Scientists have identified the largest dinosaur on Earth weighing up to 75 tons.
The question of which largest dinosaur ever existed on Earth has been hotly debated by scientists in recent years. Recently, in a study scientists suggested a giant dinosaur called Argentinosaurus , which lived about 100 million to 90 million years ago.
The creature was first described in the early 1990s after a number of giant bones were found in Argentina and has long been considered the largest member of the Sauropoda family, a group of four-herbivorous dinosaurs. The long-legged legs are the largest terrestrial species ever to roam on Earth.
Image depicting Argentinosaurus.
In 2017, a team of scientists described another giant dinosaur called Patagotitan from Argentina, estimated to weigh about 69 tons. According to some estimates, the 69-ton body weight will make Patagotitan about 10% heavier than Argentinosaurus.
However, independent paleontologist Gregory Paul tried to clear up the debate by testing the different body masses of the largest dinosaur sauropod dinosaur known for a study published in the journal. Annals of the Carnegie Museum magazine.
"As soon as I saw the Patagotitan article claiming that it was the biggest I was very suspicious of, and comparing the size of the back vertebrae and femur quickly showed that their conclusion was certainly not accurate, Argentinosaurus. is a bigger animal , ' said Gregory Paul.
Many of the largest dinosaur species, such as Argentinosaurus and Patagotitan, belong to a subgroup called Titanosaur .
There are several other South American titanosaurs that can identify large animals such as Argentinosaurus and larger Patagotitan. The conclusion that the Patagotitan was the biggest contention from this war, but no one else mentioned this issue in the technical literature.
Since the 1980s, Paul has been manufacturing reconstructed dinosaur skeletons and has since created clay models submerged in water to measure their volume. This discovery was later used to make estimates of the true mass of dinosaurs.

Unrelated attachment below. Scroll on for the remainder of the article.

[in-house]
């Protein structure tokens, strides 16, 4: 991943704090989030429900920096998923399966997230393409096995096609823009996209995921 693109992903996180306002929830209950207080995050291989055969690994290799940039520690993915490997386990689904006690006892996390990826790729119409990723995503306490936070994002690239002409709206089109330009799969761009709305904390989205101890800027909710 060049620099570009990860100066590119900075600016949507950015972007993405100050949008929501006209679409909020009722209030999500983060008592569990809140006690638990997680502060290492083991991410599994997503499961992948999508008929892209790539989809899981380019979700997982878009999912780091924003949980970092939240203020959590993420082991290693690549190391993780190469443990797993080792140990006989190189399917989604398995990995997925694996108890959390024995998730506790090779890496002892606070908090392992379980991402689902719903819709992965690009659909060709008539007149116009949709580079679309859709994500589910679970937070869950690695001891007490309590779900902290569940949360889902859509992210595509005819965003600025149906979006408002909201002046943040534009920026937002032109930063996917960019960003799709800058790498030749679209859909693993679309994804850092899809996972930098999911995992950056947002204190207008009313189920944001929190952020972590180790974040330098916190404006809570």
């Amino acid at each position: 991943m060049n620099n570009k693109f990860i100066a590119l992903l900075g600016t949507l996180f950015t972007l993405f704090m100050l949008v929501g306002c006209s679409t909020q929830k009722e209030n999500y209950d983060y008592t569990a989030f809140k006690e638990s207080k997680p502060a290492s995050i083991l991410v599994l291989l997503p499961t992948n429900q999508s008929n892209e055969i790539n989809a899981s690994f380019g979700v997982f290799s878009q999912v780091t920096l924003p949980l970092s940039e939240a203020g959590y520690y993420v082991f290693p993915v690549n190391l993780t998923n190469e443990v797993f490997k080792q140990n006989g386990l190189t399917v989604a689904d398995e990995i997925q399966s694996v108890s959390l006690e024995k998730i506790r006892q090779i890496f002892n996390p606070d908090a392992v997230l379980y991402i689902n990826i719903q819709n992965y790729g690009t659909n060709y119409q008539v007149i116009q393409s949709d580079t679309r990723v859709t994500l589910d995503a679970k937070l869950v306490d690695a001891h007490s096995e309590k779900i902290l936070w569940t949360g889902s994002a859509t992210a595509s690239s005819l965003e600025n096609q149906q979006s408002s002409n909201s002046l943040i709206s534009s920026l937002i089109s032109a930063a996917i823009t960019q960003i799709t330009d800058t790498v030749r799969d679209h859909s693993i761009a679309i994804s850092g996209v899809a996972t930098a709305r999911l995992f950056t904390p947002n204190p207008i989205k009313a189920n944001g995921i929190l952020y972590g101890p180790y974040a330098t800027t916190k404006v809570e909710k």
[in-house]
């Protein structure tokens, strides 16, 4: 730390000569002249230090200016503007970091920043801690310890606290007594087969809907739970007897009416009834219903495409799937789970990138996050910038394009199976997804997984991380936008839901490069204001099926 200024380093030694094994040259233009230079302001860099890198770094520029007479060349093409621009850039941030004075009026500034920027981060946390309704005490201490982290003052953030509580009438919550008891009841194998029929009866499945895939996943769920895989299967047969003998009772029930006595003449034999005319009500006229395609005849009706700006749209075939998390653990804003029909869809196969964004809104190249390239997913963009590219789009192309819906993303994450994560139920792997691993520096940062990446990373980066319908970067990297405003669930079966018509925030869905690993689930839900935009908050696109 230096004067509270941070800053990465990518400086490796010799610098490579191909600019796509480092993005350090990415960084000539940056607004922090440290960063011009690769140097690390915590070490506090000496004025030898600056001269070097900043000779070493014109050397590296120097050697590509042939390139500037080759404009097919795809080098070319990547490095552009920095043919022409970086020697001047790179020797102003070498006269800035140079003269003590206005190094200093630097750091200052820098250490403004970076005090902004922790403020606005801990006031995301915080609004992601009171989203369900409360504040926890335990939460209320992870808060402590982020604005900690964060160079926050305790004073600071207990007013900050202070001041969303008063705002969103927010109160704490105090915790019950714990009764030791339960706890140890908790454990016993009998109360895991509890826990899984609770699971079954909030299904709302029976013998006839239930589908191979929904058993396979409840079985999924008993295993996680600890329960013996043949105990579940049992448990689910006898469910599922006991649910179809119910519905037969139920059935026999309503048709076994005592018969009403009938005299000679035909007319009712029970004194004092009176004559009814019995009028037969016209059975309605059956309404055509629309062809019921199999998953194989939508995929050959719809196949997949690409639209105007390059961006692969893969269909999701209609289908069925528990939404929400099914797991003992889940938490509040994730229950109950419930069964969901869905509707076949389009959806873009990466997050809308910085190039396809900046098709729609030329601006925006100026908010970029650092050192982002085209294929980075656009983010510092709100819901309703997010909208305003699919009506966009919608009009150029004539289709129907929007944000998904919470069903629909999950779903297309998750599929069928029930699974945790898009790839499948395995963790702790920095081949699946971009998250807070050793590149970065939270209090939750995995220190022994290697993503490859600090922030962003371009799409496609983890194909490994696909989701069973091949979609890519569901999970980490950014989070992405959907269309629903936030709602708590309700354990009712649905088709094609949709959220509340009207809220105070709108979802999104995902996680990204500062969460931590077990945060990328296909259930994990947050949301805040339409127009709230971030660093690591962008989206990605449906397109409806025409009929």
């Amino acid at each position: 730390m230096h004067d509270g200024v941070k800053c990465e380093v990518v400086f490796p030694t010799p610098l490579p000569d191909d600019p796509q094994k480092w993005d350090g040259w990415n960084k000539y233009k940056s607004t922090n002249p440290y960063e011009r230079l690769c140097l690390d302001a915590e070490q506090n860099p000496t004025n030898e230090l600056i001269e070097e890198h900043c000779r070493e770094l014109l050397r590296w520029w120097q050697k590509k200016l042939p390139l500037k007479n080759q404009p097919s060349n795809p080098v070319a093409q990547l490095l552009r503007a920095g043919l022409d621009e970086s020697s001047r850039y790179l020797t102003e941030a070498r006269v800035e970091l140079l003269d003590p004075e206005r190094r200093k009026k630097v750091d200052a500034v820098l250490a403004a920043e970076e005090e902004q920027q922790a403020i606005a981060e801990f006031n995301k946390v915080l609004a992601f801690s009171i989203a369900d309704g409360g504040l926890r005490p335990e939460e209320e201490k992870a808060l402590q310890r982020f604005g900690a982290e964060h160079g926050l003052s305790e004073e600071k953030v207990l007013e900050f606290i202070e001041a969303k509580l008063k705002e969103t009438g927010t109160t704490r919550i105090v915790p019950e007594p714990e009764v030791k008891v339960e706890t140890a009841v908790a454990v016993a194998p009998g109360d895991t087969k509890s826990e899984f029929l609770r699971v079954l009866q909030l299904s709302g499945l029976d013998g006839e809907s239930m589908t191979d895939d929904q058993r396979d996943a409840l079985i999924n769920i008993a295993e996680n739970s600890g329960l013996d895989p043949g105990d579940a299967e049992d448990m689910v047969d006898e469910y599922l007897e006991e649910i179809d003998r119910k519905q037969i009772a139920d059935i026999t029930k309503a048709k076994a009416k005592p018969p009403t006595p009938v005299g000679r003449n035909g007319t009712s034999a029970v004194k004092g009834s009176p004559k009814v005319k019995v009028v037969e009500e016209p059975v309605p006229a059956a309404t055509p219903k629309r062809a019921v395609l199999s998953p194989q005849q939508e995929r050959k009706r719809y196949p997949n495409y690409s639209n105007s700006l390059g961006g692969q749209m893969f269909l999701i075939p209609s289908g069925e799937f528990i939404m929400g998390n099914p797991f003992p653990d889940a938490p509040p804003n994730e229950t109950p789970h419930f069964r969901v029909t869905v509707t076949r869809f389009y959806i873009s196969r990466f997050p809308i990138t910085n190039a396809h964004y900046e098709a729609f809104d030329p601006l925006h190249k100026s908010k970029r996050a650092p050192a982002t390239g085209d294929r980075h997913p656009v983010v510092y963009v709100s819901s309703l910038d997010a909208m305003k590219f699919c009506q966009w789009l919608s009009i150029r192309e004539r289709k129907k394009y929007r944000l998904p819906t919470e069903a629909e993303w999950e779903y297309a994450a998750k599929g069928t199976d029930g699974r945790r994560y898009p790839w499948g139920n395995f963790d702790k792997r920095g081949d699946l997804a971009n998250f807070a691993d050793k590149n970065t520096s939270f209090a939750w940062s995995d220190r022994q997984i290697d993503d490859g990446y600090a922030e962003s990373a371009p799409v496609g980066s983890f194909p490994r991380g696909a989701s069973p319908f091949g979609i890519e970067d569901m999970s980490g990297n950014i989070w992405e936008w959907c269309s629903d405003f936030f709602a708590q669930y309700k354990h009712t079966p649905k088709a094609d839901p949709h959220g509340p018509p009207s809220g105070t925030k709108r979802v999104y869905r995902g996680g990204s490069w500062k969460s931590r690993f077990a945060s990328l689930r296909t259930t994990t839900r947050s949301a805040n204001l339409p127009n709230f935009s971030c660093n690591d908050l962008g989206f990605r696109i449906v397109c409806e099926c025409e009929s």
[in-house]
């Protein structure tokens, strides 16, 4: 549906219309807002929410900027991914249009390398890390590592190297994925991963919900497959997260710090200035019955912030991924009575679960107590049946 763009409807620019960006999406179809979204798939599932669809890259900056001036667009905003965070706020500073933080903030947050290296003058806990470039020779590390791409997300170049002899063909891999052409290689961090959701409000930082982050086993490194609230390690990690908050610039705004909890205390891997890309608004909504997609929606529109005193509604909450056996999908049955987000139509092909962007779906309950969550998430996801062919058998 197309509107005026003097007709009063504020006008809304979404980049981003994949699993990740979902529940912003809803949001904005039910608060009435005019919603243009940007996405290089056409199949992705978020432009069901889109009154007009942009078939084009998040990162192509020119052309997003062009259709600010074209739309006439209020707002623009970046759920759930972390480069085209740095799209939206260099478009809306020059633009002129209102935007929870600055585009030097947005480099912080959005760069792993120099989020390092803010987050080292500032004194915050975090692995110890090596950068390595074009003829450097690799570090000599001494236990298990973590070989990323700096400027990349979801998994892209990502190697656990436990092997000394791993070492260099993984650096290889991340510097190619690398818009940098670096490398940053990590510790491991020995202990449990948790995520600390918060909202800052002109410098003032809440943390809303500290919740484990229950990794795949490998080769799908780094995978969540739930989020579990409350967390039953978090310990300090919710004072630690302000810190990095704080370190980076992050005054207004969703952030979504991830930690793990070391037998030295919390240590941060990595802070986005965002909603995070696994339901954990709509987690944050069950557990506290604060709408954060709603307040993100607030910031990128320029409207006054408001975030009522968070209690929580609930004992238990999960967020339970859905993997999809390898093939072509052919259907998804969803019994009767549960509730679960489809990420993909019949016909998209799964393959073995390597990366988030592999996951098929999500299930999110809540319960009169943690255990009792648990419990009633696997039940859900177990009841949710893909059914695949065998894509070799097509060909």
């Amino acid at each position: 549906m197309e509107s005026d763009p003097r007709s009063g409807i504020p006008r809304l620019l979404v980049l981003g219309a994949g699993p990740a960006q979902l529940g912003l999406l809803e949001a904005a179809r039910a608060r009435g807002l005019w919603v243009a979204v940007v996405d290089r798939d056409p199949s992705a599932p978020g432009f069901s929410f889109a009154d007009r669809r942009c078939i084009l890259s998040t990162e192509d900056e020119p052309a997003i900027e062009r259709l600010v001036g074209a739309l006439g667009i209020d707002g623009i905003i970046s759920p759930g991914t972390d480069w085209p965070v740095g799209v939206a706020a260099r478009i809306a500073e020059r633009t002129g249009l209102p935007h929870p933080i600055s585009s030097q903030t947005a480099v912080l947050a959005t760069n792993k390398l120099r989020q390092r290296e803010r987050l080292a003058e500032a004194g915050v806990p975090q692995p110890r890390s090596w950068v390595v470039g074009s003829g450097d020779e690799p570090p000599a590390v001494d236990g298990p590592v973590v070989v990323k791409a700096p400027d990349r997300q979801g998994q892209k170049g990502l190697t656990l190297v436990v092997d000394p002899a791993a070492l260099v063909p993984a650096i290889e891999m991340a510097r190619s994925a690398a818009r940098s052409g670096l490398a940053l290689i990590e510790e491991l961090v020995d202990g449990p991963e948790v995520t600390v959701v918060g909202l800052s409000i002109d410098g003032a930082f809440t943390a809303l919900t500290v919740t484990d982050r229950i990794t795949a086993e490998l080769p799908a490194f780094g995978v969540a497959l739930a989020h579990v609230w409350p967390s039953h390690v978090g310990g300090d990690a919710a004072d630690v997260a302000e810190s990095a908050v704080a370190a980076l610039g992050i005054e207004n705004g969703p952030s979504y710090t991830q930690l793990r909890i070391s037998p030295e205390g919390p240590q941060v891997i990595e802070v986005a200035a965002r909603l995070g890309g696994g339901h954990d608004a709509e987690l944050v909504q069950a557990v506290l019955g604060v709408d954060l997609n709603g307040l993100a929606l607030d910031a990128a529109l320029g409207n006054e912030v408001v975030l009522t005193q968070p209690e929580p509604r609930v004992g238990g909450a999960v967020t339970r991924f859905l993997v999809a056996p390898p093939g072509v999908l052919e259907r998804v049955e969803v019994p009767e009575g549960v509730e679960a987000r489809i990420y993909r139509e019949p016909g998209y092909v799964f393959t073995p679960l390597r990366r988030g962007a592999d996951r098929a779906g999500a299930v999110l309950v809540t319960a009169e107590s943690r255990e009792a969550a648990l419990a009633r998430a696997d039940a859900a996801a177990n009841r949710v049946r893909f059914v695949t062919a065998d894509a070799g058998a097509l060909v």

"I still use the old technique and it produces results that are at least exactly the same as digital methods, perhaps better. I emphasize efforts to remove human skill factors from The mass estimates are misleading because at some point or other dinosaur mass recovery requires a high level of anatomical skills , ' Paul said.
In the latest research, Paul used these techniques to estimate the mass of the largest dinosaurs scientifically known. He discovered that the largest dinosaur in terms of actual body weight was Argentinosaurus, estimated to have a mass of 65-75 tons.
The Patagotitan came in second with an estimated volume of 50-55 tons , close to some estimates that the original descriptions of dinosaurs made when they used the same volumetric modeling techniques. The 69 tons that Patagotitan's descriptions put into research in 2017 are the result of digital methods.
Many titanosaur specimens including Argentinosaurus, are very incomplete, which makes it difficult to make reliable body mass estimates. However, the discovery of more complete titanosaurs in recent years, such as Patagotitan, Dreadnoughtus, Futalognkosaurus, has helped provide a framework for the proportions of these giant animals.
"Because the Patagotitan and a number of other remains have been able to reasonably restore the shape and mass of giant South American titanosaurs, we have a very good idea of their relative mass, and The Patagotitan is also not the largest, weighing 70 tons as estimated in the original description.
It is based on extrapolation from the factors of bone strength that I and many others have long explained as being very unreliable, producing results in animals that vary as much as two factors. Although not perfect, volumetric models have an error of about 15% plus or minus. This new study is the first to give absolute and absolute values for super titanosaur masses that in the method's plus and minus errors are unlikely to change much, ' Paul explained.
Paul emphasized in the study that the Pataogotitan is currently the largest known dinosaur from most skeletons, despite having more than one individual.